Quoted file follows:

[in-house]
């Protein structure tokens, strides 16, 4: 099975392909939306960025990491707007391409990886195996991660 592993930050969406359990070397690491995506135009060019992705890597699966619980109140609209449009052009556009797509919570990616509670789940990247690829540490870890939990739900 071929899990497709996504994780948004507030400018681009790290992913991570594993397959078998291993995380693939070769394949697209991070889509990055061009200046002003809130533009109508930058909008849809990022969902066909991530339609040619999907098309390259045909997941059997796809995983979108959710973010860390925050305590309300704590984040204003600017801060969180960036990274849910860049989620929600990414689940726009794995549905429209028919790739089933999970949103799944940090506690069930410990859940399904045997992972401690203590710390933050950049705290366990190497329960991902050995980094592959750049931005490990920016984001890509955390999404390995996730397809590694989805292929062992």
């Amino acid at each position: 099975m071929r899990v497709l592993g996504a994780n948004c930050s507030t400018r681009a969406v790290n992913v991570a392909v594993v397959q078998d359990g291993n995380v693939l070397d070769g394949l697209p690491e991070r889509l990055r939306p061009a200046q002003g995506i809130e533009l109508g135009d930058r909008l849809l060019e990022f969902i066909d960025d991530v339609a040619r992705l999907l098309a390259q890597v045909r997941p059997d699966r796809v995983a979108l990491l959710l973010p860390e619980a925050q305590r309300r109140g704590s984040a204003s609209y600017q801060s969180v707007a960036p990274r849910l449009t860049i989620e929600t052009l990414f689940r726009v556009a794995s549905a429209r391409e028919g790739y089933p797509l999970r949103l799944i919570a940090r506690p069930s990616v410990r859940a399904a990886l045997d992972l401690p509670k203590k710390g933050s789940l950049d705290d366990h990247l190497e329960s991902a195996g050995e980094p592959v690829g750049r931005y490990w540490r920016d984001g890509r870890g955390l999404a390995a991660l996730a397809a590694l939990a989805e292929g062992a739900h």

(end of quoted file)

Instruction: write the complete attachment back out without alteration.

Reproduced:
[in-house]
């Protein structure tokens, strides 16, 4: 099975392909939306960025990491707007391409990886195996991660 592993930050969406359990070397690491995506135009060019992705890597699966619980109140609209449009052009556009797509919570990616509670789940990247690829540490870890939990739900 071929899990497709996504994780948004507030400018681009790290992913991570594993397959078998291993995380693939070769394949697209991070889509990055061009200046002003809130533009109508930058909008849809990022969902066909991530339609040619999907098309390259045909997941059997796809995983979108959710973010860390925050305590309300704590984040204003600017801060969180960036990274849910860049989620929600990414689940726009794995549905429209028919790739089933999970949103799944940090506690069930410990859940399904045997992972401690203590710390933050950049705290366990190497329960991902050995980094592959750049931005490990920016984001890509955390999404390995996730397809590694989805292929062992």
């Amino acid at each position: 099975m071929r899990v497709l592993g996504a994780n948004c930050s507030t400018r681009a969406v790290n992913v991570a392909v594993v397959q078998d359990g291993n995380v693939l070397d070769g394949l697209p690491e991070r889509l990055r939306p061009a200046q002003g995506i809130e533009l109508g135009d930058r909008l849809l060019e990022f969902i066909d960025d991530v339609a040619r992705l999907l098309a390259q890597v045909r997941p059997d699966r796809v995983a979108l990491l959710l973010p860390e619980a925050q305590r309300r109140g704590s984040a204003s609209y600017q801060s969180v707007a960036p990274r849910l449009t860049i989620e929600t052009l990414f689940r726009v556009a794995s549905a429209r391409e028919g790739y089933p797509l999970r949103l799944i919570a940090r506690p069930s990616v410990r859940a399904a990886l045997d992972l401690p509670k203590k710390g933050s789940l950049d705290d366990h990247l190497e329960s991902a195996g050995e980094p592959v690829g750049r931005y490990w540490r920016d984001g890509r870890g955390l999404a390995a991660l996730a397809a590694l939990a989805e292929g062992a739900h």